A great design researcher knows the design process, uses psychology, is attentive, sensitive, openhearted, explorative, inquisitive, as well as professional, structured, analytical, a powerful communicator and creative. 

Get out there!

Don’t be afraid to get dirty.... Just go! Suck up the reality of your context. Participate. 

You will learn so much more than from your desktop.


..... really... get outside and immerse yourself! It will make a difference to your market share. I've taken a good number of executives into the field, teaching them about the value of connecting with and understanding their user base, and with no exception, they all arrived at valuable new business opportunities.

A regenerative perspective

My advise to anyone intending to innovate, be it to get new ideas, attack a specific challenge or re-design already existing solutions, is to not fall in the trap of becoming stuck behind the desk. Or even worse, just design for yourself or answer directly to the assumptions of your shareholders. I talk about design with a solution oriented, market meeting, community building, biodiversity restoring, future proofing scope. Exactly as broad and general as that sounds.  

For example, you produce household goods in Europe. At the at the forefront of your supply chain there is a producer, a processing facility, a community, a landscape, and at the end of your sale you have a consumer, an audience, someone to receive and interact with your design. By connecting to those nodes, and blueprinting the entire journey of your design within the circular economy framework, we get a rich foundation for sustainable product value and longevity. You can’t do this work without engaging with the contexts of production as well as consumption. 

Any design; commodities, products, services, etc, that need to cross or bridge the vast ocean of supply chains, has several contexts worth exploring for a succesfull design outcome. If you have chosen to design responsibly, you have to design for the entire life cycle of your design. If you want to create sustainable design you have to parttake in responsible sourcing. I push for an agenda where the sourcing context is a naturally included part of making the design succesful. Working with SMEs, producer organisations, CSOs, and local Governments in Central America, has taught me how to include their reality into design considerations. Local regenerative practises can be put into system to accommodate the global market movements.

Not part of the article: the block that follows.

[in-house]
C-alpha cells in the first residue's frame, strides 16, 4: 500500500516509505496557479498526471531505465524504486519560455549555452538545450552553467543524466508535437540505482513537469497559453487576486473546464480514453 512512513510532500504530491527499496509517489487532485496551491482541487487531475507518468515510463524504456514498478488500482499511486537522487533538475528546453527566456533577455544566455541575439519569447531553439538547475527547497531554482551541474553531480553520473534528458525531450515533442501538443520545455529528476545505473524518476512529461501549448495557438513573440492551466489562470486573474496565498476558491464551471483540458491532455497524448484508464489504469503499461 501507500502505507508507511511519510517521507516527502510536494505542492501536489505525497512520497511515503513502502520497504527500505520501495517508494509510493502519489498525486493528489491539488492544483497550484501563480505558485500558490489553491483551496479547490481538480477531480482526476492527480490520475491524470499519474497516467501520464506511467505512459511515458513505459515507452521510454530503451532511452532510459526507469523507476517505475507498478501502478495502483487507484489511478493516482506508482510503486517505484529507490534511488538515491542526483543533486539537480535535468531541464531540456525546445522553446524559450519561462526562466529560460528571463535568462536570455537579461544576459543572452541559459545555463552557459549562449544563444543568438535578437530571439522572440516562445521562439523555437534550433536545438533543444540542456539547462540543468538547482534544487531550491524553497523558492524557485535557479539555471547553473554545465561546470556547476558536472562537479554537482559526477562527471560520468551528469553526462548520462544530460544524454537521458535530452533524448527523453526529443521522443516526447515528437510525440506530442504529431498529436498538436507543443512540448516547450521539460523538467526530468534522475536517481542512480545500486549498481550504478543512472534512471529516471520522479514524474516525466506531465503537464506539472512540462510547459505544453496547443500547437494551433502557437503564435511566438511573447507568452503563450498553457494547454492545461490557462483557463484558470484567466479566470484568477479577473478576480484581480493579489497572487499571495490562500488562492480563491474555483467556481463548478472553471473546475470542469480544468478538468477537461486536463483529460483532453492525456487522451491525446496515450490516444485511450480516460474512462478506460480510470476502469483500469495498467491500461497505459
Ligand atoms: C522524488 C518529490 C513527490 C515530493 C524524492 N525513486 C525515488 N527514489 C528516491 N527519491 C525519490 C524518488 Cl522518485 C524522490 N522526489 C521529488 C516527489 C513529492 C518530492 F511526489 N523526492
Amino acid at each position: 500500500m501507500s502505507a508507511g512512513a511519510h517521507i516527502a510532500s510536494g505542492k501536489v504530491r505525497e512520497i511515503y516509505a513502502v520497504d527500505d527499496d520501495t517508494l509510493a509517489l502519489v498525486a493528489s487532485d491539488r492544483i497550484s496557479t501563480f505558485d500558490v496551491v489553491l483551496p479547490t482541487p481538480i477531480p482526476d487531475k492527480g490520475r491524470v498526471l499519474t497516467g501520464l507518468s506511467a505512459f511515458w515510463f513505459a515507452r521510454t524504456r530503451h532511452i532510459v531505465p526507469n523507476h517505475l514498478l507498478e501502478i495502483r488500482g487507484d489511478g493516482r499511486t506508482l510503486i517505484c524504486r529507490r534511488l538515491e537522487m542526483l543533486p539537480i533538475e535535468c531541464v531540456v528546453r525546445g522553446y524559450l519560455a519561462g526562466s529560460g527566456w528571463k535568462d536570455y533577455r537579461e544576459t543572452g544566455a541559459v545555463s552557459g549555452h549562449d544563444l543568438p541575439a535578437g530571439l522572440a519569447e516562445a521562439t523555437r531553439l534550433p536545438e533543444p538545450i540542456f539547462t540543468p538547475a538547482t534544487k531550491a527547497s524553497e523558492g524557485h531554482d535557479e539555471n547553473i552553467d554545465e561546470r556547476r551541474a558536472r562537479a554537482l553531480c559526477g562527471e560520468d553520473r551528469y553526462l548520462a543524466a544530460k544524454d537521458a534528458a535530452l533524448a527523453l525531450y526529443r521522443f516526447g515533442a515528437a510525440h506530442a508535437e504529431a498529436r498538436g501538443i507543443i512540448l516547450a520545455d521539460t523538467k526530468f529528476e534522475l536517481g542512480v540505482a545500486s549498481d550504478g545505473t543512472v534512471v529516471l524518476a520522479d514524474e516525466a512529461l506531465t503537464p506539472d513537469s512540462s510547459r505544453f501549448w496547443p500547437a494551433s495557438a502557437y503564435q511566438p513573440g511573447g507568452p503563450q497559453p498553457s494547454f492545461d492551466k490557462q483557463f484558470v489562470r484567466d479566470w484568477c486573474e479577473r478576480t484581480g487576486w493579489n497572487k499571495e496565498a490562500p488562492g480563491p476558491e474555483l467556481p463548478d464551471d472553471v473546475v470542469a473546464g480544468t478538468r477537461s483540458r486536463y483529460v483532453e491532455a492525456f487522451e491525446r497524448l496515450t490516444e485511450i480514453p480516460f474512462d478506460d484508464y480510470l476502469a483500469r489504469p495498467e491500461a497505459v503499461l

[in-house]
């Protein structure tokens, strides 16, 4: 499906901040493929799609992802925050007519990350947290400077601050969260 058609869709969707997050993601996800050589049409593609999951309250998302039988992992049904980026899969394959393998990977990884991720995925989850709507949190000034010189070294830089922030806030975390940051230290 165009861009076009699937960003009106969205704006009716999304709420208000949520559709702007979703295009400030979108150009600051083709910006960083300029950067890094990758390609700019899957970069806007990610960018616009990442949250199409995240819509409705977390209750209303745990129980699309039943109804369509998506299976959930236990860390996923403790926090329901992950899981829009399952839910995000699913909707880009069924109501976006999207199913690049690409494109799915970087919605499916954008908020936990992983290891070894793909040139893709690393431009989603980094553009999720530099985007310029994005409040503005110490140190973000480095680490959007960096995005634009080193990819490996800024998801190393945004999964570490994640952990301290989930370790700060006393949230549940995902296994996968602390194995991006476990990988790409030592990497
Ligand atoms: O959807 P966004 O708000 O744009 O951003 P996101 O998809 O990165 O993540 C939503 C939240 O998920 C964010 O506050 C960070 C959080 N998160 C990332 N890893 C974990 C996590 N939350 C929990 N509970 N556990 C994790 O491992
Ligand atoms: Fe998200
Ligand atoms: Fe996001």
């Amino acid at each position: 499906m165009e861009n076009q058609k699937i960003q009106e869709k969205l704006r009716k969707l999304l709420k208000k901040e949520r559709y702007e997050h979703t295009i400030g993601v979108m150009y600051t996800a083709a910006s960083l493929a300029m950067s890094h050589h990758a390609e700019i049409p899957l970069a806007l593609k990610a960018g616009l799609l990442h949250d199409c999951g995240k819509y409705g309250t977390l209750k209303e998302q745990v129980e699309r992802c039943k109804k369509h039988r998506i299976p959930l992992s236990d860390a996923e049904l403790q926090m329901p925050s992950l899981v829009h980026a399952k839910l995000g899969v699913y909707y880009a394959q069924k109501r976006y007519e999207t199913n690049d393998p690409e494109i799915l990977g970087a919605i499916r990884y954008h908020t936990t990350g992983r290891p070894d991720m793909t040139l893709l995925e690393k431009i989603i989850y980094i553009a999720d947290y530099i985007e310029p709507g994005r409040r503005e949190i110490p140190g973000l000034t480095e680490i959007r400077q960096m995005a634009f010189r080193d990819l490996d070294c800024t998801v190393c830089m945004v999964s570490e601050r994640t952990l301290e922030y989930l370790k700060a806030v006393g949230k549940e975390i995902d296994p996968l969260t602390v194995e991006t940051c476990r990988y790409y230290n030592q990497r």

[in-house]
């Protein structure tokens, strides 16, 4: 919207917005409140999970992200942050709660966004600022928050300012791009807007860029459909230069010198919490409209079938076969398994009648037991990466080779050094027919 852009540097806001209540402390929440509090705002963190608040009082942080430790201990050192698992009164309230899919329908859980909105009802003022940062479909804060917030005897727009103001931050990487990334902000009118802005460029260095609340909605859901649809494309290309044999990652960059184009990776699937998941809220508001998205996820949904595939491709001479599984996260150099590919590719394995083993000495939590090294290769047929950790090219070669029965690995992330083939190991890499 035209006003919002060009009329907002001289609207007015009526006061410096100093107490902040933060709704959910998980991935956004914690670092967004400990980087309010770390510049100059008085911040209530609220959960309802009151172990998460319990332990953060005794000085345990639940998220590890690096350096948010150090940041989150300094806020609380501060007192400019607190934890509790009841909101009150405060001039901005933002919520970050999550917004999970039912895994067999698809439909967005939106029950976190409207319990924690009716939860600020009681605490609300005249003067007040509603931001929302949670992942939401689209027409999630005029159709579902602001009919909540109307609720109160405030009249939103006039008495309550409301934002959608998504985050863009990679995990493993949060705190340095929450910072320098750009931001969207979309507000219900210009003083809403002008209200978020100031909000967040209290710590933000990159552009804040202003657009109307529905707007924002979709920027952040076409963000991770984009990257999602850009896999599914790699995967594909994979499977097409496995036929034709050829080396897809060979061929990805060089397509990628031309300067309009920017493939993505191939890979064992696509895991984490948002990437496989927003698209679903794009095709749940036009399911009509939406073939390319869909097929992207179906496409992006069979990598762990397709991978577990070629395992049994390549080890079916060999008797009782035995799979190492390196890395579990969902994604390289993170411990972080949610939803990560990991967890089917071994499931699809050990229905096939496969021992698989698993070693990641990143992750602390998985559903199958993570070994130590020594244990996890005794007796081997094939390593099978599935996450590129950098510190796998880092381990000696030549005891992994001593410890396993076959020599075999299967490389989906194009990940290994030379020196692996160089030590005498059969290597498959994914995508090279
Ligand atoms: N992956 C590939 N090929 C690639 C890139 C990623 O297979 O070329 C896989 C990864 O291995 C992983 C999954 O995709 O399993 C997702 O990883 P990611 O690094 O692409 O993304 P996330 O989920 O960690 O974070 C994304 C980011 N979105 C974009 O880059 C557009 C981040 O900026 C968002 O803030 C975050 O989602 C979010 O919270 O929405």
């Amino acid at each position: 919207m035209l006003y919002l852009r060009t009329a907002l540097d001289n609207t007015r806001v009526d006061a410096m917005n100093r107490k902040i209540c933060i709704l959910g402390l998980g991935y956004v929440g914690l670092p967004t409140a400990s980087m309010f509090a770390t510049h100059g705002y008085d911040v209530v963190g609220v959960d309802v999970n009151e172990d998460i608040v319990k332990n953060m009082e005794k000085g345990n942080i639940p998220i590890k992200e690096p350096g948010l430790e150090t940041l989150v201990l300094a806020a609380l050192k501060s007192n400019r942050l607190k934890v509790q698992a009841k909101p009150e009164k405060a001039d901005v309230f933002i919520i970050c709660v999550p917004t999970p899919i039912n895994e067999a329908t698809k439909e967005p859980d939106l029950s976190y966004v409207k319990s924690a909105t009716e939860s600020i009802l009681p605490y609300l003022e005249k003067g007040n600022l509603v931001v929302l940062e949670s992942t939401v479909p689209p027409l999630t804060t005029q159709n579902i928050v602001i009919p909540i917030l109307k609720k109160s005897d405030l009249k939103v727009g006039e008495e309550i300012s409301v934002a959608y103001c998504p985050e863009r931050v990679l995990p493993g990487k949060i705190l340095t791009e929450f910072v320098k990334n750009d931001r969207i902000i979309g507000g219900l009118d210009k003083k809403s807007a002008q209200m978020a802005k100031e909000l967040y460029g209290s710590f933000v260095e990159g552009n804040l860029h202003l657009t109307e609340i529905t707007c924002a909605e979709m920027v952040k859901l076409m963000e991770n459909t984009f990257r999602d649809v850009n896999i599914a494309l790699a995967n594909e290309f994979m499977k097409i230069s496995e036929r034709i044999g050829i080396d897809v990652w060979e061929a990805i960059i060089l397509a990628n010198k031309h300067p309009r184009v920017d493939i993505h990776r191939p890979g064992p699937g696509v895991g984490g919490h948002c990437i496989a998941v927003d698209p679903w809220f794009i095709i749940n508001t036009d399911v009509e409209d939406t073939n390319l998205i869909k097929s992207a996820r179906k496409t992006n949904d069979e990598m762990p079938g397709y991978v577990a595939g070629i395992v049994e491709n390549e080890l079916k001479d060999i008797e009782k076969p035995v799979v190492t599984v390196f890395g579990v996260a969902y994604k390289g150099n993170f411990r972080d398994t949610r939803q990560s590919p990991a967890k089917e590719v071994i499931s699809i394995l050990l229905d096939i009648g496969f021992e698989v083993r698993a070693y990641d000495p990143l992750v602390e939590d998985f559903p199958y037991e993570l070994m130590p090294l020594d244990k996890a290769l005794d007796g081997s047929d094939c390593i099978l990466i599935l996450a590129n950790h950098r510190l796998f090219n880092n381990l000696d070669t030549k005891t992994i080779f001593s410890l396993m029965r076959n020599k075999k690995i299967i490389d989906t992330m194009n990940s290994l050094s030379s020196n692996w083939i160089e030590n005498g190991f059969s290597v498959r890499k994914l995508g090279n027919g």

I practise and teach field research within the context of discovering the unique potential of a place, leading to new ideas, concepts and business cases. 

I’ve done this type of work for more than 2 decades, initially by doing social entrepreneurship designing projects in social and cultural settings as a KaosPilot, later I worked with anthropologists in countries like Brazil and Mozambique doing extensive fieldwork with the purpose of documenting the lives of the locals, after my design degrees, the method of design thinking crystallised the usefulness of how the people-centered design engegement process leads to lasting design solutions. 


Contact me if you’re interested in design research, or if you need a teacher or consultant on how to do it. Any process is bespoke, every ask, every context is different. 

We will go do deeper into, (possibly including, and not limited to); 

How we plan for a succesful process befitting your scenario
How we activate the creative, explorative mind
How we use our senses, especially how to finetune observation skills
How to hone in on your context
How to uncover the potential of a place instead of finding problems
What sense of place is
How we understand the uniqueness of a place. arriving at a sense of place. 
How to differentiate between types of users and how to plan for engagement
What good interaction etiquette is
What outcomes to expect
What good interview techniques are
What good note taking techniques are
What not to do during engagement
What a good insight is
What to look for in a setting
How to cluster your findings
How to structure complex data
How to make sense of big datasets
How to synthesise the research and identify most impactful findings
How to create photo stories
How to create impactful storytelling
How to package and communicate your findings

The next steps (in large brush strokes) : concepts, scenarios, blueprint, craft & design, prototype, test, refine, implement. 

Apart from conducting research  and leading teams in the field, I offer executive training as well as teaching students the design research process, typically through a mix of lectures and hands on exercises, preferably with a test context.

Feel free to reach out for a chat.